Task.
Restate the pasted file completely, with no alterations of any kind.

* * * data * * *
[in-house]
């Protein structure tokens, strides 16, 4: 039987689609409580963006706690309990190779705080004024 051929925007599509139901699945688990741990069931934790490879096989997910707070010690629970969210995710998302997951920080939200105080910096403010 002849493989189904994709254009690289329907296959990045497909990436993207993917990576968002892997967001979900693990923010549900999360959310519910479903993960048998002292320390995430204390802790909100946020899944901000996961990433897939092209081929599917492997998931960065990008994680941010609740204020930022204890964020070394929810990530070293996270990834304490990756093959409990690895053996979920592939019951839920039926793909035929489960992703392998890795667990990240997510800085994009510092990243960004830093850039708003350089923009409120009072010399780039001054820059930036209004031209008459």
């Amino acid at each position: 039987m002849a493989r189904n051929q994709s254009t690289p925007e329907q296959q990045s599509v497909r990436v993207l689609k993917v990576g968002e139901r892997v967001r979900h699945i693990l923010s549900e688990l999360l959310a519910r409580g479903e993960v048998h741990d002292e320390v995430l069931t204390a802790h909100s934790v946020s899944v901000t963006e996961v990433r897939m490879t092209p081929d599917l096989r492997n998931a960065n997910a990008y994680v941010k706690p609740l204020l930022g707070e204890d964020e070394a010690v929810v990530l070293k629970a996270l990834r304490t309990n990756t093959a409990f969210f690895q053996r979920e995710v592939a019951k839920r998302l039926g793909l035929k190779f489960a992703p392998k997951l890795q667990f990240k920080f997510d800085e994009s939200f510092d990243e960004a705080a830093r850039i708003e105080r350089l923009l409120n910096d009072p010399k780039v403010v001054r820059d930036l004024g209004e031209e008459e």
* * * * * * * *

[in-house]
């Protein structure tokens, strides 16, 4: 039987689609409580963006706690309990190779705080004024 051929925007599509139901699945688990741990069931934790490879096989997910707070010690629970969210995710998302997951920080939200105080910096403010 002849493989189904994709254009690289329907296959990045497909990436993207993917990576968002892997967001979900693990923010549900999360959310519910479903993960048998002292320390995430204390802790909100946020899944901000996961990433897939092209081929599917492997998931960065990008994680941010609740204020930022204890964020070394929810990530070293996270990834304490990756093959409990690895053996979920592939019951839920039926793909035929489960992703392998890795667990990240997510800085994009510092990243960004830093850039708003350089923009409120009072010399780039001054820059930036209004031209008459």
């Amino acid at each position: 039987m002849a493989r189904n051929q994709s254009t690289p925007e329907q296959q990045s599509v497909r990436v993207l689609k993917v990576g968002e139901r892997v967001r979900h699945i693990l923010s549900e688990l999360l959310a519910r409580g479903e993960v048998h741990d002292e320390v995430l069931t204390a802790h909100s934790v946020s899944v901000t963006e996961v990433r897939m490879t092209p081929d599917l096989r492997n998931a960065n997910a990008y994680v941010k706690p609740l204020l930022g707070e204890d964020e070394a010690v929810v990530l070293k629970a996270l990834r304490t309990n990756t093959a409990f969210f690895q053996r979920e995710v592939a019951k839920r998302l039926g793909l035929k190779f489960a992703p392998k997951l890795q667990f990240k920080f997510d800085e994009s939200f510092d990243e960004a705080a830093r850039i708003e105080r350089l923009l409120n910096d009072p010399k780039v403010v001054r820059d930036l004024g209004e031209e008459e």